I was a young man in my twenties when I first used a chamber adapter in a shotgun. I had known of them for years having seen the ads in Shotgun News and The American Rifleman, but for some reason or another had never tried one. Then one day I read a piece written by Ragnar Benson and set out to find my own.
Chamber Adapters give you the ability to employ different rifle and shotgun cartridges in certain weapon platforms. For instance; you have a single shot 12 gauge shotgun (one barrel) and you feel the need to shoot all that .308 ammunition old Uncle Bert left you when he died, and you know you're the smartest cookie at Ernie's Shoot-em-up Sporting Goods Store, you purchase a .308 chamber adapter, and you're on the way to poaching fame.
Someone once said chamber adapters (also known as Inserts) were the poor man's suppressor. They are not as quiet as a good suppressor (or as the Fudd's and Hollywood idiots refer to them, silencer) but they do reduce the noise of a fired shot considerably. I've used .22 adapters in an old double barreled shotgun of mine for years on squirrels and I'd be hard pressed to say any good five hundred dollar suppressor could equal its performance.
Chamber adapters have been around for many years. Marbles, the old now long gone sporting goods company, made them in the thousands. A fellow named Harry Owen made his name when he introduced the little 'Four-Tenner,' a beautiful piece of engineering that allowed one to use .410's in 12 gauge chambers.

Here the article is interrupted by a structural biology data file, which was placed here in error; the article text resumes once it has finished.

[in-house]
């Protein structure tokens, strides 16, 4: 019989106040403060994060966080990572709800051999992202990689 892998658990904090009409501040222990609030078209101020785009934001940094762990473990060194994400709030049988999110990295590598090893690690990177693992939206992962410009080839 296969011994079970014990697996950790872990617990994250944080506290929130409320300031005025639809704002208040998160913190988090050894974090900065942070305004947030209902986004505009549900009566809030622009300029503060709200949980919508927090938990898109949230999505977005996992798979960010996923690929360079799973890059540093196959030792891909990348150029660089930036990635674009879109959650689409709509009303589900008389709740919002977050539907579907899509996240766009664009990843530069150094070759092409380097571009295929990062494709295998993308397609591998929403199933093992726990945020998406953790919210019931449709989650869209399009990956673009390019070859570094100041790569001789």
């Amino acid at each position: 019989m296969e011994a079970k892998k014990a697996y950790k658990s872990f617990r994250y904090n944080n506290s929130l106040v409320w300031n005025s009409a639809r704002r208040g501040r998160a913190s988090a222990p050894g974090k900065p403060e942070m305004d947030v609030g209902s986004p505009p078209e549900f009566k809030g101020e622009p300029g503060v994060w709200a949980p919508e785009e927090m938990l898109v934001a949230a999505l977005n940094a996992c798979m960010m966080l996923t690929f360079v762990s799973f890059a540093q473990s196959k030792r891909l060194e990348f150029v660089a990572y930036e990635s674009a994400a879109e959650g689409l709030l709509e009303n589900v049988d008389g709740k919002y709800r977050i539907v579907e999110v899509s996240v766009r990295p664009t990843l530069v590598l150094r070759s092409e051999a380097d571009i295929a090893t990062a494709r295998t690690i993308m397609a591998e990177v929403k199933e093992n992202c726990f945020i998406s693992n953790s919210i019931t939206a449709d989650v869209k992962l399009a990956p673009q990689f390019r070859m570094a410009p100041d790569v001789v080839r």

Back before Ebay was wussyfied it was possible to find a 'four-tenner' listed for bid, but alas, those days are long gone. As of this writing Gun Broker.com has its predecessor, now made by 'Little Skeeters,' listed for bid starting at about $39.00 and up. Or you could just go to their website (Google) and purchase direct.
Chamber adapters have many uses. Like I said at the beginning of this post, my first experience with a chamber adapter was in the woods of Washington State while still hunting in the Olympic Mountains. I was easing through the woods on a hunt for Blue Grouse, the dumbest bird God ever created. They seldom flush unless you walk over and slap one up side its head. Anyway, that day I had the left barrel of my old Stevens double loaded with a .22 chamber insert and my right with 12 gauge birdshot.
The first covey I spotted had about fifteen birds in it, all sitting on the lower branches of a hemlock and a few surrounding rocks. They seldom flush, and if you don't believe me, just ask anyone that has ever hunted Blue Grouse. Indians used stones to kill them, serious.
I lacked accurate rock throwing skills so instead used my left barrel and sent a .22 shot at the first fat bird I could get my sights on; we're talking two plus pounds of sweet breast meat here. I barely noticed the sound. Puff, like that.
It was almost orgasmic, almost.
Shot six to seven birds before they wised up and got the hell out of Dodge.
Now, without revealing much detail, I'm sure you can use your imagination and understand how chamber adapters could be utilized in the event of 'that day.' Replace the .22 with a .357 or a .45acp, and I think you'll get the picture. A double load (or with a few differently loaded adapters in your pouch) of readiness for any situation.
Chamber adapters are also manufactured for rifles. You have .32acp for .308 & 30/06 for example. A quiet load of death indeed. Accuracy is wonderful as the adapters are rifled. It's a practical way to use all that mixed ammunition in grandma's kitchen junk drawer for practice and small game hunting.
I do recommend you place a small piece of wooden dowel in your bag for extracting (or to push) fired cases. Sometimes, but not always, the fired cases will prove to be a booger to get out. I've seldom had problems but it can happen.
Give 'em a try.